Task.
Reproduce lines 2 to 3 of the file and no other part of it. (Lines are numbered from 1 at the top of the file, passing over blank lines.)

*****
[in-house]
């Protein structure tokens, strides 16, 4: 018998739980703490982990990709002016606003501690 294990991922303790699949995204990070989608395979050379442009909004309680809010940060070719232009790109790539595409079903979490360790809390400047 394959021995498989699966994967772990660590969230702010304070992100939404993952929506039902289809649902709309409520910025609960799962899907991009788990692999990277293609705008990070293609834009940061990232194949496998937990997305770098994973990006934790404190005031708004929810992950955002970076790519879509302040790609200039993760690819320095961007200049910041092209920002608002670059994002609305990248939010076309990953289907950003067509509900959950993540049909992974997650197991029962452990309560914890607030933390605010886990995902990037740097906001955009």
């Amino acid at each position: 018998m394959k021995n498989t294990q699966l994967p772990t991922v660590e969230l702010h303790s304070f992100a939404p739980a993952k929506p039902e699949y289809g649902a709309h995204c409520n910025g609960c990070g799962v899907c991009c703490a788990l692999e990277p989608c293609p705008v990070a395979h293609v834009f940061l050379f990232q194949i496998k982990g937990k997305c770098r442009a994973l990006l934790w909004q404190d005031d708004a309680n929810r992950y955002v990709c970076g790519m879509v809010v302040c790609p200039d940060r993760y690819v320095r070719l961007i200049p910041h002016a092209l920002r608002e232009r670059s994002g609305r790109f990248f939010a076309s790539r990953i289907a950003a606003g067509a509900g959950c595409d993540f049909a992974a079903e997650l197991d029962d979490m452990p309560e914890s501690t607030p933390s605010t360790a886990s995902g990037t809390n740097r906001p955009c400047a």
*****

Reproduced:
């Protein structure tokens, strides 16, 4: 018998739980703490982990990709002016606003501690 294990991922303790699949995204990070989608395979050379442009909004309680809010940060070719232009790109790539595409079903979490360790809390400047 394959021995498989699966994967772990660590969230702010304070992100939404993952929506039902289809649902709309409520910025609960799962899907991009788990692999990277293609705008990070293609834009940061990232194949496998937990997305770098994973990006934790404190005031708004929810992950955002970076790519879509302040790609200039993760690819320095961007200049910041092209920002608002670059994002609305990248939010076309990953289907950003067509509900959950993540049909992974997650197991029962452990309560914890607030933390605010886990995902990037740097906001955009």
């Amino acid at each position: 018998m394959k021995n498989t294990q699966l994967p772990t991922v660590e969230l702010h303790s304070f992100a939404p739980a993952k929506p039902e699949y289809g649902a709309h995204c409520n910025g609960c990070g799962v899907c991009c703490a788990l692999e990277p989608c293609p705008v990070a395979h293609v834009f940061l050379f990232q194949i496998k982990g937990k997305c770098r442009a994973l990006l934790w909004q404190d005031d708004a309680n929810r992950y955002v990709c970076g790519m879509v809010v302040c790609p200039d940060r993760y690819v320095r070719l961007i200049p910041h002016a092209l920002r608002e232009r670059s994002g609305r790109f990248f939010a076309s790539r990953i289907a950003a606003g067509a509900g959950c595409d993540f049909a992974a079903e997650l197991d029962d979490m452990p309560e914890s501690t607030p933390s605010t360790a886990s995902g990037t809390n740097r906001p955009c400047a």